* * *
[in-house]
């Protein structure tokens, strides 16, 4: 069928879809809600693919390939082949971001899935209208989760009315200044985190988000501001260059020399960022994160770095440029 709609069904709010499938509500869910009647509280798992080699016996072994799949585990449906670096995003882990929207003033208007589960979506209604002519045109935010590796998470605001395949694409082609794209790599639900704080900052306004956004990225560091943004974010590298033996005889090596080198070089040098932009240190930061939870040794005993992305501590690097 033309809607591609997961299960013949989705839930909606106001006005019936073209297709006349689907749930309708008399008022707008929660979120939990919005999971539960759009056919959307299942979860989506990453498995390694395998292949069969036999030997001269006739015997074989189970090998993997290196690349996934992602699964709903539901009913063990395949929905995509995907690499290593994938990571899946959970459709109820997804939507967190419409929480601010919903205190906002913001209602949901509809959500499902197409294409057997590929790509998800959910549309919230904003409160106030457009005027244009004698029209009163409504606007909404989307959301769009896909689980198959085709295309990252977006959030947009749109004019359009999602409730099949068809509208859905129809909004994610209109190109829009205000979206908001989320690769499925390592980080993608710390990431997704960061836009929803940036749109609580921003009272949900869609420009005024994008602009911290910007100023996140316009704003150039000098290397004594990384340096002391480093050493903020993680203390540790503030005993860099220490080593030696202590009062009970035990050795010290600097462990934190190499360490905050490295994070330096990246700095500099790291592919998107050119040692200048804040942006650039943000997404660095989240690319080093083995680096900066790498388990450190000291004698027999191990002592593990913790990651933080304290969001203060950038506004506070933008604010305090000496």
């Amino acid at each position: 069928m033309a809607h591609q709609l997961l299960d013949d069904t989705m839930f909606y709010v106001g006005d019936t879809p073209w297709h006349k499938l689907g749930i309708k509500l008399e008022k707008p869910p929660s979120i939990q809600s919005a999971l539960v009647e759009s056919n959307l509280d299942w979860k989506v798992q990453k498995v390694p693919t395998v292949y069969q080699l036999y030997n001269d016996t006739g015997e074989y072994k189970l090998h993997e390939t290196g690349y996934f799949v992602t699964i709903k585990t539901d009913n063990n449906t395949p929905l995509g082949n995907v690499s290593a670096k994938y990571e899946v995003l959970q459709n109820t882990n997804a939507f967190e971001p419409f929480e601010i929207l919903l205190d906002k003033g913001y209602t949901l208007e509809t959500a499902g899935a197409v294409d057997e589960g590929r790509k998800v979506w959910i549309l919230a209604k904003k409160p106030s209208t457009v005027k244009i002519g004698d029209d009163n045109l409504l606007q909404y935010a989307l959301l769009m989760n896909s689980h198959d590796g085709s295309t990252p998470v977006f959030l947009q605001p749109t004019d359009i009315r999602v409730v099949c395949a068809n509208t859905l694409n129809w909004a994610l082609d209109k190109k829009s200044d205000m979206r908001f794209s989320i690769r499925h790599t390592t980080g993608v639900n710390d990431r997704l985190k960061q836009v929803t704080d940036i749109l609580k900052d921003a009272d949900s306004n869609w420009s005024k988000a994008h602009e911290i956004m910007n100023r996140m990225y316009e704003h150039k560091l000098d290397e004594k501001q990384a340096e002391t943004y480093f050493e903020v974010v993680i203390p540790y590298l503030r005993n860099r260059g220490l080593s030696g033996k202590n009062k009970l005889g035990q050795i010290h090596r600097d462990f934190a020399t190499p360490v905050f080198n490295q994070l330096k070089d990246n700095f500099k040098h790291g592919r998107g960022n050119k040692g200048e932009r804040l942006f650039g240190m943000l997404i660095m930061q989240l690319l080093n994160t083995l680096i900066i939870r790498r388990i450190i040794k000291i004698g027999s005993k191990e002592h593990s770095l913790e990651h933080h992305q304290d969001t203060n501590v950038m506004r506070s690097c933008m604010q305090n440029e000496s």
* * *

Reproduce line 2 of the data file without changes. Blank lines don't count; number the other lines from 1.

């Protein structure tokens, strides 16, 4: 069928879809809600693919390939082949971001899935209208989760009315200044985190988000501001260059020399960022994160770095440029 709609069904709010499938509500869910009647509280798992080699016996072994799949585990449906670096995003882990929207003033208007589960979506209604002519045109935010590796998470605001395949694409082609794209790599639900704080900052306004956004990225560091943004974010590298033996005889090596080198070089040098932009240190930061939870040794005993992305501590690097 033309809607591609997961299960013949989705839930909606106001006005019936073209297709006349689907749930309708008399008022707008929660979120939990919005999971539960759009056919959307299942979860989506990453498995390694395998292949069969036999030997001269006739015997074989189970090998993997290196690349996934992602699964709903539901009913063990395949929905995509995907690499290593994938990571899946959970459709109820997804939507967190419409929480601010919903205190906002913001209602949901509809959500499902197409294409057997590929790509998800959910549309919230904003409160106030457009005027244009004698029209009163409504606007909404989307959301769009896909689980198959085709295309990252977006959030947009749109004019359009999602409730099949068809509208859905129809909004994610209109190109829009205000979206908001989320690769499925390592980080993608710390990431997704960061836009929803940036749109609580921003009272949900869609420009005024994008602009911290910007100023996140316009704003150039000098290397004594990384340096002391480093050493903020993680203390540790503030005993860099220490080593030696202590009062009970035990050795010290600097462990934190190499360490905050490295994070330096990246700095500099790291592919998107050119040692200048804040942006650039943000997404660095989240690319080093083995680096900066790498388990450190000291004698027999191990002592593990913790990651933080304290969001203060950038506004506070933008604010305090000496």